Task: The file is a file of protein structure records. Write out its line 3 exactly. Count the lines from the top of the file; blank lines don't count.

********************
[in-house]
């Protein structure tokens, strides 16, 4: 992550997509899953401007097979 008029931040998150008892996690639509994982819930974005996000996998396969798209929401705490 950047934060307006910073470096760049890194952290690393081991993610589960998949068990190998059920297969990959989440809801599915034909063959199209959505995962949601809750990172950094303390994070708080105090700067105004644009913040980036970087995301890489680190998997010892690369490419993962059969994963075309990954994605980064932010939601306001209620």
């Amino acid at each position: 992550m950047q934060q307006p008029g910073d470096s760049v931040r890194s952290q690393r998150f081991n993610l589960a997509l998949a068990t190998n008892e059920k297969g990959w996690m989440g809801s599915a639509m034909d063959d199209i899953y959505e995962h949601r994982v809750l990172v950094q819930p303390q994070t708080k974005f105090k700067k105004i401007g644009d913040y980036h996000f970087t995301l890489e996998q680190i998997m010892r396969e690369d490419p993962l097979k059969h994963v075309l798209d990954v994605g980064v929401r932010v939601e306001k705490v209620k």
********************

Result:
């Amino acid at each position: 992550m950047q934060q307006p008029g910073d470096s760049v931040r890194s952290q690393r998150f081991n993610l589960a997509l998949a068990t190998n008892e059920k297969g990959w996690m989440g809801s599915a639509m034909d063959d199209i899953y959505e995962h949601r994982v809750l990172v950094q819930p303390q994070t708080k974005f105090k700067k105004i401007g644009d913040y980036h996000f970087t995301l890489e996998q680190i998997m010892r396969e690369d490419p993962l097979k059969h994963v075309l798209d990954v994605g980064v929401r932010v939601e306001k705490v209620k």